RZ: Well that’s a real Hollywood story, seriously. I never would have thought to start looking in England for an English actress. She got her hands on the script, filmed herself doing a scene, sent it to my casting director who said “Bob, you’ve got to look at this.”

Capone: Unsolicited, or was she asked to do it?

RZ: Unsolicited. She sent it in, because she just loved the character, and I saw it, and said “Wow, get her in here.” She just nailed the character, nailed it.

Capone: What do you think it is that draws those two characters together other than just being codependent.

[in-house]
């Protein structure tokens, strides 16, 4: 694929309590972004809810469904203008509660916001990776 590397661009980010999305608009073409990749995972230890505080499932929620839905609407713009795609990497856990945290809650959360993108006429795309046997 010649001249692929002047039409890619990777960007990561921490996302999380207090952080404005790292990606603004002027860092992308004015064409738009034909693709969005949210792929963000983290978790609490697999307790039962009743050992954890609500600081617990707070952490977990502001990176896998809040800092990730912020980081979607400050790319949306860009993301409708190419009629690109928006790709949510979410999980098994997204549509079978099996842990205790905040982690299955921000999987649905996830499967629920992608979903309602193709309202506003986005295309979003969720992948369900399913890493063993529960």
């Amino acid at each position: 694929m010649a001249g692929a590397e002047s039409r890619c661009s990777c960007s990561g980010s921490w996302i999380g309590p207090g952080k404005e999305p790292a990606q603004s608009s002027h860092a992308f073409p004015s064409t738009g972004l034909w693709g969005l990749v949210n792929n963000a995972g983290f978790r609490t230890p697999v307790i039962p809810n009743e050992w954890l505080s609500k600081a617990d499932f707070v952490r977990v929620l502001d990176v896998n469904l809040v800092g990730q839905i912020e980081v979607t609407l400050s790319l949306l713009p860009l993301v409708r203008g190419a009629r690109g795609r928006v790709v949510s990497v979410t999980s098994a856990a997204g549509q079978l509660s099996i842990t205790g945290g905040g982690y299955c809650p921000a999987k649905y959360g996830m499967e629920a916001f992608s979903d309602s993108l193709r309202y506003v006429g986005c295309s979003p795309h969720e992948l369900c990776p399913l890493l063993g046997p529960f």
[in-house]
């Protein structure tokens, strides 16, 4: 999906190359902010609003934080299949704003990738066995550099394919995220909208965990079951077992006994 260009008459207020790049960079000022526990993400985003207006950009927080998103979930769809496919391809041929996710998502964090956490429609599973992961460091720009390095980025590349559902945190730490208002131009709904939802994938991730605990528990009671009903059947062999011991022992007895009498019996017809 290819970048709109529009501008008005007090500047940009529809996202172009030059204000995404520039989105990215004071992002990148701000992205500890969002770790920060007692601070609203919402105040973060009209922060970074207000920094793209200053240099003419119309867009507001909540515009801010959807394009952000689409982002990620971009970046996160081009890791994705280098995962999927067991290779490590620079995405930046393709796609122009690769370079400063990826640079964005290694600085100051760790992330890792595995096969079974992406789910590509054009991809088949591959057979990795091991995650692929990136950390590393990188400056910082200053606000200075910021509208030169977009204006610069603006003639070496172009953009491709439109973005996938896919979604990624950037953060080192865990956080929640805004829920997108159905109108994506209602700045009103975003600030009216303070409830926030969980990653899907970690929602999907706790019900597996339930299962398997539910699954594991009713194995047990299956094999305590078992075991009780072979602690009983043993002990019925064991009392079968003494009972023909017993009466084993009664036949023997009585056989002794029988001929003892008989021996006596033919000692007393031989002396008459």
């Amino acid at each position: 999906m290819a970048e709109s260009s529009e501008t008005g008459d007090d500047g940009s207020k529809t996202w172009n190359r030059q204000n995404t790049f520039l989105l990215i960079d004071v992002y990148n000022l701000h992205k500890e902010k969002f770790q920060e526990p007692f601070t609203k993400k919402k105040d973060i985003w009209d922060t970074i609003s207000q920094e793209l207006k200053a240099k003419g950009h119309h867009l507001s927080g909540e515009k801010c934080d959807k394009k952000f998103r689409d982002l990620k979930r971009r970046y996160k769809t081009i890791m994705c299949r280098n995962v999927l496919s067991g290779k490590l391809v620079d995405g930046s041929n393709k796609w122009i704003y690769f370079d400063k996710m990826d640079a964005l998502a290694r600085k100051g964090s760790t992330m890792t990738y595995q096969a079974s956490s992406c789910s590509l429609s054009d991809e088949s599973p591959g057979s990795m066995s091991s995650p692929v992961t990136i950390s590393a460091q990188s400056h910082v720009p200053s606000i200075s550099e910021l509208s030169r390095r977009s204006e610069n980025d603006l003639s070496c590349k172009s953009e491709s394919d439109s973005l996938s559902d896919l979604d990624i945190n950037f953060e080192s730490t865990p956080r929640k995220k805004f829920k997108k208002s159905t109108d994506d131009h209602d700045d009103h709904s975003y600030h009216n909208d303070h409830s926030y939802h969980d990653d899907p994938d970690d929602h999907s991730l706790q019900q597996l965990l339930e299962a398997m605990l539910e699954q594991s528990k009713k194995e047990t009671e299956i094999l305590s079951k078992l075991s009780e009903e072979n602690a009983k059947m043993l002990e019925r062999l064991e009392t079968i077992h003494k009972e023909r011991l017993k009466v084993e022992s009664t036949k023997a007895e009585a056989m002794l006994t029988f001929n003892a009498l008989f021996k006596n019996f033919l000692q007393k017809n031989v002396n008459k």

RZ: Oh my god, they're totally codependent, but there is one that’s healthier than the other, and that’s the good thing. And of course, it doesn’t land in Denzel’s world, but Kelly’s character understands that she can’t survive in this relationship.

Capone: Did the fact that this film was tackling such heavy subjects make it more difficult to get financing?

RZ: Oh, of course, but not the rating, because R-rated comedies are giant hits. It’s not a ratings thing; it’s the adult drama, moral ambiguity, complex character stuff that scares everybody. It’s nobody’s fault.

Capone: There isn’t really a place for it anymore.

RZ: Isn’t that sad?

Capone: Very sad, yeah.